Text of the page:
When computers first burst into the classroom back in the late eighties and nineties, most teachers were nonplussed by a new technology they had hardly been aware of, much less trained for. They stared at these new machines and wondered what were they supposed to do with them. A lifetime of teaching couldn’t provide them with a clue and what they were hearing from their administrators only added to the confusion. As a result some retired rather than deal with the newfangled things and some simply set them on their desks and ignored them.
The majority, thankfully, buckled down and decided to find out how these things worked and how they could be made to serve their students. Of course one of the first things they discovered was that the students either already knew how to use the darn things or were capable of learning to use them faster than their teachers … and teachers are still playing catch up with their students with each new technological arrival.
To get teachers off this treadmill, Tom Daccord, director and co-founder of the professional learning consultancy EdTech Teacher, wants to make a fundamental change in classrooms. In his view it is time to pay less attention to what he calls the “nuts and bolts of technology” and more to “addressing pedagogy and best practices.” Learning how to operate the new tablets or phones is less important than having a “vision” for how these new tools can best be applied as teaching aids in the classroom.
He believes that the best way to inspire teachers “to integrate technologies as creative platforms that manifest student learning and nurture essential skills for our digital age” is with a professional development (PD) program comprised of the following six characteristics:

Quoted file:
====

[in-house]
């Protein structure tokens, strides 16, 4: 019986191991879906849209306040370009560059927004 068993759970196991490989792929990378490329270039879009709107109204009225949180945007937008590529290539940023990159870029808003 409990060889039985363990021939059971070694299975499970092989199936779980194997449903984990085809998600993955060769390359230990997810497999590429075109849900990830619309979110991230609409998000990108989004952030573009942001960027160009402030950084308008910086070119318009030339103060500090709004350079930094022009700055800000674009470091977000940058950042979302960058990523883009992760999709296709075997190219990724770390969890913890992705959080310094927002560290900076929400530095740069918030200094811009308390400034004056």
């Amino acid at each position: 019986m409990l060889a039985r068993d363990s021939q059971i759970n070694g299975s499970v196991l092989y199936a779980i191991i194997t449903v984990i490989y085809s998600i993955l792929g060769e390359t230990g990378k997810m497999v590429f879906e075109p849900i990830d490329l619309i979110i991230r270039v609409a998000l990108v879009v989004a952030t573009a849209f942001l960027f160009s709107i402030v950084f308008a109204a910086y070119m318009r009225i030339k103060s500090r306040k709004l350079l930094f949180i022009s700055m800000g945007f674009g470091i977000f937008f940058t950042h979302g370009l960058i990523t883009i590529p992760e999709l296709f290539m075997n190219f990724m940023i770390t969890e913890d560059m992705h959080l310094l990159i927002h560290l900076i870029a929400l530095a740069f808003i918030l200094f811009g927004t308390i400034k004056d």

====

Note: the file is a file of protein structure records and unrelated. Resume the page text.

1. Constructivist: PD programs should be experiential rather than depend on lectures. Participating teachers should learn the properties and potentialities of the new devices rather than concerning themselves exclusively with how operate them.
2. Collaborative: Team work. He believes that real change can only come about from peer-to-peer relationships.
3. Differentiated: He uses the term “multiple pathways to learning.”
4. Personalized: Once the teachers start working together in groups solving problems, the facilitators can then move around the room and work with individuals.
5. Mobile: The kids communicate with these devices constantly. Teachers don’t need to teach them how use them; teachers need to figure out how best to use them as educational tools.
6. Goal Oriented: He speaks of “student directed learning,” teaching kids not how to use a tool but how to get the most educational value out of the tool the youngsters already know how to use.
Teachers need not learn everything there is to learn the tricks to every new technological teaching tool that shows up in their classroom. The students can be trusted to do that! It’s up to the teachers to work together to come up with the best way to use them in the education process. No more chasing your students, lead them.